Listen Up! The Top 5 Things Lawyers Wish Boards Knew

Listen Up!

 While some condos and co-ops are lucky enough to have lawyers serve as members  of their board, the majority of boards don’t have an in-house legal expert. They often reach out to their attorney to  answer questions, vet documents and send the occasional stern letter to a  contractor or recalcitrant resident.

 The problem is that sometimes, boards will reach out too often, calling  attorneys about things they should already know. However, lawyers know boards  aren't comprised of a bunch of psychics—there can only be one Miss Cleo, after all. So, to answer boards' frequently  asked questions, and to save both boards' and attorneys' phone call time, we  polled some area lawyers to come up with a list of the “Top 5 Things Attorneys Wish Boards Knew.”  

 Who You Gonna Call?

 Often times, boards make the mistake of taking legal matters or other  administrative tasks into their own hands in an effort to save funds. However,  this is a misstep that can lead to financial woes much greater than the cost of  professional counsel. Experts say they wish boards would not be penny-wise and  pound-foolish and contact their attorneys for advice in handling problems  before a manageable situation spirals out of control.  

 Case in point, says one attorney, “In a condominium [we represent], there was water damage to a unit several years  ago which resulted in mold. Even though the unit owners complained several  times, nothing was done—the attorney wasn’t called, the insurance company wasn’t called. Eventually, the unit owner sued for his losses, including health  issues.”  

 Because the board sat on the case for so long, the insurance company has now  refused to pay for the condo’s legal defense, resulting in a large unwanted exposure. “Had we been notified of this at the beginning, we probably would’ve recommended quick mold remediation and getting a release [from the unit  owner, stating the problem was fixed] which would have put end to the claim,” the attorney says.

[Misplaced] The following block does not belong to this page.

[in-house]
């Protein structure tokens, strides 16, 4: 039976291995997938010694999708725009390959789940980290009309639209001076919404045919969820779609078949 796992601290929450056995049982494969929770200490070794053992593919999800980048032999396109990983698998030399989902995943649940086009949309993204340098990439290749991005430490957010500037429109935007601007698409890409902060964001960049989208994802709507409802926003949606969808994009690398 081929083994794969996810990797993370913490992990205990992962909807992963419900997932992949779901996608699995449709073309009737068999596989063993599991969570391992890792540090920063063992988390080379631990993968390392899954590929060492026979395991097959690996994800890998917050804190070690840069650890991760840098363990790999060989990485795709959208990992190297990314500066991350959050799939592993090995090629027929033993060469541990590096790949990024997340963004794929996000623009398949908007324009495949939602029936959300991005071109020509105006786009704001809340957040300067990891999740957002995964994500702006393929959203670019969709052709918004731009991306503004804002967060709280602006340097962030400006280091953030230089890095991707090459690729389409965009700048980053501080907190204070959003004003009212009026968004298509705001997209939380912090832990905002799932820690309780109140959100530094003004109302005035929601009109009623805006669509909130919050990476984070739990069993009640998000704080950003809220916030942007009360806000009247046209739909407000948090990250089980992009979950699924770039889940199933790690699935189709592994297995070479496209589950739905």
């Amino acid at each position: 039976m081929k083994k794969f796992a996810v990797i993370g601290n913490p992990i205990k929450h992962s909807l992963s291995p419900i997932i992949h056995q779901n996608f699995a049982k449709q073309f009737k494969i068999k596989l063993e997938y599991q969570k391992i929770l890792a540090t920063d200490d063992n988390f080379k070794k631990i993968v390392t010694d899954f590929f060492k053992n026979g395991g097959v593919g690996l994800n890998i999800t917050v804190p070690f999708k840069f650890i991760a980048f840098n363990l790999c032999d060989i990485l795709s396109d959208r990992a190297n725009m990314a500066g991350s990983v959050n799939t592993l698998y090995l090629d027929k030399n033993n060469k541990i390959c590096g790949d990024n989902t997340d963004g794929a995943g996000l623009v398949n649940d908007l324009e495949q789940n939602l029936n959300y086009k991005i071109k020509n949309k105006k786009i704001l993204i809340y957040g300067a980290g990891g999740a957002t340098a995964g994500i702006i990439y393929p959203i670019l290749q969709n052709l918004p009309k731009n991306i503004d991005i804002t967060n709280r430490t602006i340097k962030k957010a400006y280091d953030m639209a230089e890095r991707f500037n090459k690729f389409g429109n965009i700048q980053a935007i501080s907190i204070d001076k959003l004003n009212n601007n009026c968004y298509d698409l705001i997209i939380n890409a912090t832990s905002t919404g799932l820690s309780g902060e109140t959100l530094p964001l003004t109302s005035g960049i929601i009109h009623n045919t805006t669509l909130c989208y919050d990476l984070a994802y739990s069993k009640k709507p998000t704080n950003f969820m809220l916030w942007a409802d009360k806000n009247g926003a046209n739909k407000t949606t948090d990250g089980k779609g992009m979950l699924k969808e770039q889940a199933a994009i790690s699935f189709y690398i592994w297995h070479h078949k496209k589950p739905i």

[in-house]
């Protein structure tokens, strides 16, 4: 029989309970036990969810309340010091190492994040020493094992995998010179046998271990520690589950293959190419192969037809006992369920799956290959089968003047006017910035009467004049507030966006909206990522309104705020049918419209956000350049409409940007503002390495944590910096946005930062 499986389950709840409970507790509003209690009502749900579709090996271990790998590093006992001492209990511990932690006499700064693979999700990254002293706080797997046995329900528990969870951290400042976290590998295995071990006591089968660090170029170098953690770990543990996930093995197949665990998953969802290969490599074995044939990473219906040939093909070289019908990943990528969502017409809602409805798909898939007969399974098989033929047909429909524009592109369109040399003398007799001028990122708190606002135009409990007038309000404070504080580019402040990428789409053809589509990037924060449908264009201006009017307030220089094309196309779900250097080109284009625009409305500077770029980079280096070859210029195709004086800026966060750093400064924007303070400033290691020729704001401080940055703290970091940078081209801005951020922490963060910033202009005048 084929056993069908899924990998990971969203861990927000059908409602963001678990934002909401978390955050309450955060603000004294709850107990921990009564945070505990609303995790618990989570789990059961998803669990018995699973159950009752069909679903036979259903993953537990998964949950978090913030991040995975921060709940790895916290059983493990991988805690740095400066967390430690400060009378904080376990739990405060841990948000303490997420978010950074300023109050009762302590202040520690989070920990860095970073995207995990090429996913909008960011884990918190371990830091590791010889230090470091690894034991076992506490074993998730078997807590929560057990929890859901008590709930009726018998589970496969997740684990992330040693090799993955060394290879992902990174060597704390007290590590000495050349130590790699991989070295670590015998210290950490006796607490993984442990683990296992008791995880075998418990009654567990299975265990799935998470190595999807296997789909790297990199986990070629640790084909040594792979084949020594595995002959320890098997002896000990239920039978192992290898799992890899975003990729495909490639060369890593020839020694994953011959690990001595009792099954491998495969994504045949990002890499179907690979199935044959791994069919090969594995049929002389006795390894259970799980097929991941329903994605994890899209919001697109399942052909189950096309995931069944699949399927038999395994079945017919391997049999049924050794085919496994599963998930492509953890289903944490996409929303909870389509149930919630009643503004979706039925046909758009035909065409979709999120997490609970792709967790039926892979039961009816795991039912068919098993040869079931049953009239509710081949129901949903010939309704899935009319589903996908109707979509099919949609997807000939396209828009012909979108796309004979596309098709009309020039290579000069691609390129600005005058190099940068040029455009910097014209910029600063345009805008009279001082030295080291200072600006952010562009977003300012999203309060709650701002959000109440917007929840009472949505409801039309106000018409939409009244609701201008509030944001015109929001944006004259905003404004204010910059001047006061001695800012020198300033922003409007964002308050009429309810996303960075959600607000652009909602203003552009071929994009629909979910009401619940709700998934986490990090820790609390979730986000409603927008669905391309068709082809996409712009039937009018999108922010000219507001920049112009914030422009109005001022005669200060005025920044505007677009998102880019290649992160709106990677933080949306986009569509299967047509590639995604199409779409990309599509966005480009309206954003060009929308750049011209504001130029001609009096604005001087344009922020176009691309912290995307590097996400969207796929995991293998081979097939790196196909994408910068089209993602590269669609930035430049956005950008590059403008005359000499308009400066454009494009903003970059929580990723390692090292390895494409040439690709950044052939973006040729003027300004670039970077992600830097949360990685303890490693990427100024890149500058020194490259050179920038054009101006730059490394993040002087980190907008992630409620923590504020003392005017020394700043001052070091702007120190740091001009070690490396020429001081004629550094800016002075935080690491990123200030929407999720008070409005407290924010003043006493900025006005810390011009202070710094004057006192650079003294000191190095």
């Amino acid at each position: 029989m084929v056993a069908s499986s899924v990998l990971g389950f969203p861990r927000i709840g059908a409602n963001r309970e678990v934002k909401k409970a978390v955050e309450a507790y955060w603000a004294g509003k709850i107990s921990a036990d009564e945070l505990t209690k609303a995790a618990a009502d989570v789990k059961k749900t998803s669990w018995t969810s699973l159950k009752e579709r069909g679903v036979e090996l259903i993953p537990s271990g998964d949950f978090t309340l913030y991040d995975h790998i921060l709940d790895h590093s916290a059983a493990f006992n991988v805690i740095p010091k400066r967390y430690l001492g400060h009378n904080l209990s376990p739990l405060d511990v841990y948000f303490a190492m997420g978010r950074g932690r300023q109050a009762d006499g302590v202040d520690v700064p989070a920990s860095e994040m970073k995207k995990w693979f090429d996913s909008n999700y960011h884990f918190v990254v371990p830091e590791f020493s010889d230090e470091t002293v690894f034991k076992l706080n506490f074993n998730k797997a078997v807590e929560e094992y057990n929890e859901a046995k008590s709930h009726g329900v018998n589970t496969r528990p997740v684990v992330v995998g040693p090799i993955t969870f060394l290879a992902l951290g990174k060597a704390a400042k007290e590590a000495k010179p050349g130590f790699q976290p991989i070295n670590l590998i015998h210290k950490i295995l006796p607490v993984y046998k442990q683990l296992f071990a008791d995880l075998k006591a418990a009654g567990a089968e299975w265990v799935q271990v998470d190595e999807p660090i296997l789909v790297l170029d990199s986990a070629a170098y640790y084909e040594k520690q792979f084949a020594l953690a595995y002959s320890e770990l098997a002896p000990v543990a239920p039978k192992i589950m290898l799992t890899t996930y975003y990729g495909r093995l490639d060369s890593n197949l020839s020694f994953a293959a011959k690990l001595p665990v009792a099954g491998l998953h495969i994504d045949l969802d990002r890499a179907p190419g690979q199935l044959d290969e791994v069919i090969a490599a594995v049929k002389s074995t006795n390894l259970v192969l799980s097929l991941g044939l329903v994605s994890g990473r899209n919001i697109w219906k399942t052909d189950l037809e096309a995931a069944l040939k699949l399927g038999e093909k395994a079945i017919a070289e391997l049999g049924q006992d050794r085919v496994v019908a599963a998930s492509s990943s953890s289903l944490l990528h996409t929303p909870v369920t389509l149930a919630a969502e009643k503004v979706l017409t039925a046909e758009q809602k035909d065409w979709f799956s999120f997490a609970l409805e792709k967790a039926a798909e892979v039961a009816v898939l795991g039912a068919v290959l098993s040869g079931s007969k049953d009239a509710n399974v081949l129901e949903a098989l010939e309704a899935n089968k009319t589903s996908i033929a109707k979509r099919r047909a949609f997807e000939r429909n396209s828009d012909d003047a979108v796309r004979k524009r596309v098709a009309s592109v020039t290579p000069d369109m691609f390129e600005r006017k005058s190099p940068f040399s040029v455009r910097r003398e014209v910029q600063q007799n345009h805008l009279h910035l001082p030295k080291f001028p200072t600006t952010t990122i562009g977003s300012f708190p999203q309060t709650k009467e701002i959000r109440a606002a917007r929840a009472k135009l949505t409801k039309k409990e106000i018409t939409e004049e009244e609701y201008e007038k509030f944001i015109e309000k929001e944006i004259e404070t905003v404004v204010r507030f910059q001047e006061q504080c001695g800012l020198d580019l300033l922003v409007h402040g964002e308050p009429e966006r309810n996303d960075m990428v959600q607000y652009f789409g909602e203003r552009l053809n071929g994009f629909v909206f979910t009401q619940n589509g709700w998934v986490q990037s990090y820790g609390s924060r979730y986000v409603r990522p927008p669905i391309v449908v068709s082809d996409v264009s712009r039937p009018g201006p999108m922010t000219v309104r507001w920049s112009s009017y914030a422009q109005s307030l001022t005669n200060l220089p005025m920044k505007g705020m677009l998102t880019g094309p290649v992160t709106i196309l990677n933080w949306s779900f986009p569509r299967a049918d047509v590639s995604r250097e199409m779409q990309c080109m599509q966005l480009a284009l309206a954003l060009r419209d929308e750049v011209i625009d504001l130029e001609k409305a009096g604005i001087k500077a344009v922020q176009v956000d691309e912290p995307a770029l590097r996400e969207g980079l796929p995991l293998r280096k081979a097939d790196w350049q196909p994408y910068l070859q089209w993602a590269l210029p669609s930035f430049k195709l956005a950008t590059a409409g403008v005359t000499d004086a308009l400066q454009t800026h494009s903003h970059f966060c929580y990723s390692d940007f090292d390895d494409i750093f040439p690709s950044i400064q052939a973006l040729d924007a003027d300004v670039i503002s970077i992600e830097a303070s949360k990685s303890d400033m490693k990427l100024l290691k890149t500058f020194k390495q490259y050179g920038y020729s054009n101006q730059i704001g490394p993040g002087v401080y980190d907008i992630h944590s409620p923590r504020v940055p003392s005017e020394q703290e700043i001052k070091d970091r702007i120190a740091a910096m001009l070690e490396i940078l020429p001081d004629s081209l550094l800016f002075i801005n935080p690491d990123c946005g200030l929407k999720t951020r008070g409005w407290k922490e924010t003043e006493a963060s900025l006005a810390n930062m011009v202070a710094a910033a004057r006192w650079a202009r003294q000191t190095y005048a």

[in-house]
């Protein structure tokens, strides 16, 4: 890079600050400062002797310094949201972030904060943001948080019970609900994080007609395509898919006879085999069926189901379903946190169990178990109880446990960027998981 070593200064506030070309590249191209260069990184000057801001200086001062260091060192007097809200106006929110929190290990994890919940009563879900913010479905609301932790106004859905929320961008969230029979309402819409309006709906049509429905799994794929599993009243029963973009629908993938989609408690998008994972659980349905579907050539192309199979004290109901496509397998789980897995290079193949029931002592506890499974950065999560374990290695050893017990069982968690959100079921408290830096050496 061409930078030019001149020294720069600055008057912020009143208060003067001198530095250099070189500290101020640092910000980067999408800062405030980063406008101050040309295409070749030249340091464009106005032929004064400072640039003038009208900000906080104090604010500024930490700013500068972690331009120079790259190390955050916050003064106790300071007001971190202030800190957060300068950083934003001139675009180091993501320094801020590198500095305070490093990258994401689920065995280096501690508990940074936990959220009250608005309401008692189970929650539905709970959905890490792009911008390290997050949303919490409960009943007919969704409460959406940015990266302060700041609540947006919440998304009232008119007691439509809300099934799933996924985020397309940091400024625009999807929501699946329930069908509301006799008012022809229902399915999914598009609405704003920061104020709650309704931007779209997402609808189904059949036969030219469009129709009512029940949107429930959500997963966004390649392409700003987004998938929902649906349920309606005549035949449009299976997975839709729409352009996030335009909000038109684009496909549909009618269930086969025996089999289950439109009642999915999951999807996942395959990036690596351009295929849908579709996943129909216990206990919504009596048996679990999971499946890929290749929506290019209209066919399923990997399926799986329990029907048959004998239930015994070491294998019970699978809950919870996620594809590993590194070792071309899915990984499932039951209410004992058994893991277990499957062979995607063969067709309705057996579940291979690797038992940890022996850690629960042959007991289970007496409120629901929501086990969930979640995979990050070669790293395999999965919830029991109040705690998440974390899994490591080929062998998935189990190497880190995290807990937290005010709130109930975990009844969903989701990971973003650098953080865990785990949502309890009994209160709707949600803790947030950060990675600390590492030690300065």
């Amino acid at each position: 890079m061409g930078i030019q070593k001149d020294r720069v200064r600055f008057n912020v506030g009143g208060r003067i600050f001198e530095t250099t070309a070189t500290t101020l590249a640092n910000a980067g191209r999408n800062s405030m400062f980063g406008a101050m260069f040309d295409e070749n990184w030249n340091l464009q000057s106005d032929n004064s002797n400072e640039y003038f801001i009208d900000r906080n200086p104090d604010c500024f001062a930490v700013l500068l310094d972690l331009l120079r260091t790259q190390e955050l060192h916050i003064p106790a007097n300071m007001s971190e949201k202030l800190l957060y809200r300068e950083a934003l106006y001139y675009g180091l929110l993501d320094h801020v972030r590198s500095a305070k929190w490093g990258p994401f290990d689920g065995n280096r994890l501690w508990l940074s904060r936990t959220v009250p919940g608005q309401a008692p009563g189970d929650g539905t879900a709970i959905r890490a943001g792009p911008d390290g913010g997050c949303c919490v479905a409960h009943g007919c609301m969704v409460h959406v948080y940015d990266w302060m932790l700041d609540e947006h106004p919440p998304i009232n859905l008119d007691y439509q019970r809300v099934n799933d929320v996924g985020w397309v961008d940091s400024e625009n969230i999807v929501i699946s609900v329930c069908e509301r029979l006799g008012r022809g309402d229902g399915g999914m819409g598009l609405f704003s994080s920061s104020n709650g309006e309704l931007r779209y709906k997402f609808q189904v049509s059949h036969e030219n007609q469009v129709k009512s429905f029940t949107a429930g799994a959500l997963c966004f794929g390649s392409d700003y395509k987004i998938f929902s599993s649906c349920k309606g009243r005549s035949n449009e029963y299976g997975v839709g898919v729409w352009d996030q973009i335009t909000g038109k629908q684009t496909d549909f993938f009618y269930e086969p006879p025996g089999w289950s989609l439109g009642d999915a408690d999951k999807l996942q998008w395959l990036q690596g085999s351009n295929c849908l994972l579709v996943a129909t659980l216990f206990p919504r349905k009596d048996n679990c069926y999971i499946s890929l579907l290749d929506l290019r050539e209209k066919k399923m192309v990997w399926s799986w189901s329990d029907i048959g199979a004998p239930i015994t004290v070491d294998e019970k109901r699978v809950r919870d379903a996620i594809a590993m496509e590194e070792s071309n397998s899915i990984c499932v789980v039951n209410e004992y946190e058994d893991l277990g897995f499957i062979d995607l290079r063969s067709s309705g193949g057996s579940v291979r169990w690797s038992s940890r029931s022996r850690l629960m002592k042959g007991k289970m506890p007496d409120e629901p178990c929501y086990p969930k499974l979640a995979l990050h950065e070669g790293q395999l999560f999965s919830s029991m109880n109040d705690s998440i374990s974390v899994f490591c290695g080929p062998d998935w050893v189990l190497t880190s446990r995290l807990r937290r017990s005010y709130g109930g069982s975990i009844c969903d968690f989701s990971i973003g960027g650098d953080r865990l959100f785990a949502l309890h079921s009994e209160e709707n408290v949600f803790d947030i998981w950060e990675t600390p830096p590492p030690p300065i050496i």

An association needs more than just the backing of an attorney. Experts suggest  employing additional guidance such as a certified public accountant, insurance  agent and engineer, if need be.  

 Jennifer Loheac, a shareholder attorney with Becker & Poliakoff in Morristown, emphasizes, “Rely on the association professionals! I urge boards in almost every action  taken to insulate the board and the association from liability. The manager  does not run the pool—the pool management company does. The board should not be defending choices in  insurance. Let the insurance agent speak to his or her own recommendations and  why. If there are delinquency actions or litigation or other questions of  liability, that is why you have an attorney. When people question why there is  not more money in reserves or how the budget was prepared, the board should  have the management COO or accountant in attendance. As a board of volunteer  community members, let the association professionals speak to the various  professional actions or inactions,” Loheac says.  

 A Failure to Communicate

 As any couples' counselor will say, strong and steady communication is essential  to a successful relationship. This sentiment applies to the board/owners  relationship as well.  

 “Many lawyers say that good boards 'communicate.' Yes, that’s true, but consistent communications is only part of the story,” Loheac says. “Yes, communications should be transparent and sincere, but they should also be  controlled and concise. There’s a difference between transparent communications and communications that are  too detailed, long-winded and tend to create more questions than answers for  people who are not the decision-makers.”  

 “Sometimes,” Loheac continues, “boards, in a desire to 'be transparent,' share too much detail that is best left  with the board members who know the whole story. If the goal is to inform and  not to empower hundreds of homeowners to 'take a vote,' then it’s best to keep communications factual and concise.”  

 Fluid communication is also imperative for the attorney-client relationship.  While your attorney is surely an expert on all things community association  related, he or she is not omniscient. It's therefore vital for boards to keep  counsel updated on any questions or concerns members might have, experts  stress. As many condo boards know all too well, lack of knowledge in legal  matters is something that can ultimately cost the association money. That's why  it's so vital to have a cooperative relationship with your legal professionals—they're the main line of defense between your association and unwanted exposure  and expense.  

 “You know what would be really helpful? If board members, whether they do it  themselves or they do it through a property manager, convey their concerns and  questions,” Anne Ward, senior counsel in the condominium law department at Ehrlich,  Petriello, Gudin & Plaza, LLP in Newark, says. “Sometimes, I find I get asked to do something by a property manager and the  board will decide to take an action, and months later, I’ll get a weird email saying, ‘What’s the cost benefit analysis of that?’ which is something that they should have [asked] in the meantime.”